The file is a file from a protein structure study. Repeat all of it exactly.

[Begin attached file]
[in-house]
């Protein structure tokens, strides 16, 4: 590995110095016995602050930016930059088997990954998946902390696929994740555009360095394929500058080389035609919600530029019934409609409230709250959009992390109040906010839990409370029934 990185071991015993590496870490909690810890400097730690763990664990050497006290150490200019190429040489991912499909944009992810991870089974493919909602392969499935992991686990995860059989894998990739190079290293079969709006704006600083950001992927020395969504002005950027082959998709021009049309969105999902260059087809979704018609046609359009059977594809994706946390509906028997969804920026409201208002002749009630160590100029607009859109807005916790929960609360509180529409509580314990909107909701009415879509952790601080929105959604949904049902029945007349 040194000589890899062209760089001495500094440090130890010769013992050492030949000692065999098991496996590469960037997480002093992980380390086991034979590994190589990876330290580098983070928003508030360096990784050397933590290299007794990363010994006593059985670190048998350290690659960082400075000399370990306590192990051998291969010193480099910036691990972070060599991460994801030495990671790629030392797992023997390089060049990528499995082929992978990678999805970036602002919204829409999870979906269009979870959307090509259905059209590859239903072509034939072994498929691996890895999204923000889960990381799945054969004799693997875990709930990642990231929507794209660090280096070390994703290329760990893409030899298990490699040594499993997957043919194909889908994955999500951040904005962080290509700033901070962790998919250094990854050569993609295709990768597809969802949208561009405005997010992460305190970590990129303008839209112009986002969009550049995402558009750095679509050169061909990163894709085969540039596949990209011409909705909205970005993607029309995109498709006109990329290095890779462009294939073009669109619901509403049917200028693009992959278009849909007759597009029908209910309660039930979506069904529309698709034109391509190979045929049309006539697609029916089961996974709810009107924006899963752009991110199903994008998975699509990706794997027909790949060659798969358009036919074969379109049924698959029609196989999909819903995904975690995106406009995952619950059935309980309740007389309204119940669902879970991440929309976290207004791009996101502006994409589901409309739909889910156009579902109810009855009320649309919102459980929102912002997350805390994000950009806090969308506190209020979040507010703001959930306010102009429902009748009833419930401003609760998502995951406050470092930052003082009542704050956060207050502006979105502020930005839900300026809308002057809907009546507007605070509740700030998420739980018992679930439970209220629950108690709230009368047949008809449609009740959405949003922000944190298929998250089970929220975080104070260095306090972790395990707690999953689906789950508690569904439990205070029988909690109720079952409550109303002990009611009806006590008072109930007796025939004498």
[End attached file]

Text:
[in-house]
């Protein structure tokens, strides 16, 4: 590995110095016995602050930016930059088997990954998946902390696929994740555009360095394929500058080389035609919600530029019934409609409230709250959009992390109040906010839990409370029934 990185071991015993590496870490909690810890400097730690763990664990050497006290150490200019190429040489991912499909944009992810991870089974493919909602392969499935992991686990995860059989894998990739190079290293079969709006704006600083950001992927020395969504002005950027082959998709021009049309969105999902260059087809979704018609046609359009059977594809994706946390509906028997969804920026409201208002002749009630160590100029607009859109807005916790929960609360509180529409509580314990909107909701009415879509952790601080929105959604949904049902029945007349 040194000589890899062209760089001495500094440090130890010769013992050492030949000692065999098991496996590469960037997480002093992980380390086991034979590994190589990876330290580098983070928003508030360096990784050397933590290299007794990363010994006593059985670190048998350290690659960082400075000399370990306590192990051998291969010193480099910036691990972070060599991460994801030495990671790629030392797992023997390089060049990528499995082929992978990678999805970036602002919204829409999870979906269009979870959307090509259905059209590859239903072509034939072994498929691996890895999204923000889960990381799945054969004799693997875990709930990642990231929507794209660090280096070390994703290329760990893409030899298990490699040594499993997957043919194909889908994955999500951040904005962080290509700033901070962790998919250094990854050569993609295709990768597809969802949208561009405005997010992460305190970590990129303008839209112009986002969009550049995402558009750095679509050169061909990163894709085969540039596949990209011409909705909205970005993607029309995109498709006109990329290095890779462009294939073009669109619901509403049917200028693009992959278009849909007759597009029908209910309660039930979506069904529309698709034109391509190979045929049309006539697609029916089961996974709810009107924006899963752009991110199903994008998975699509990706794997027909790949060659798969358009036919074969379109049924698959029609196989999909819903995904975690995106406009995952619950059935309980309740007389309204119940669902879970991440929309976290207004791009996101502006994409589901409309739909889910156009579902109810009855009320649309919102459980929102912002997350805390994000950009806090969308506190209020979040507010703001959930306010102009429902009748009833419930401003609760998502995951406050470092930052003082009542704050956060207050502006979105502020930005839900300026809308002057809907009546507007605070509740700030998420739980018992679930439970209220629950108690709230009368047949008809449609009740959405949003922000944190298929998250089970929220975080104070260095306090972790395990707690999953689906789950508690569904439990205070029988909690109720079952409550109303002990009611009806006590008072109930007796025939004498």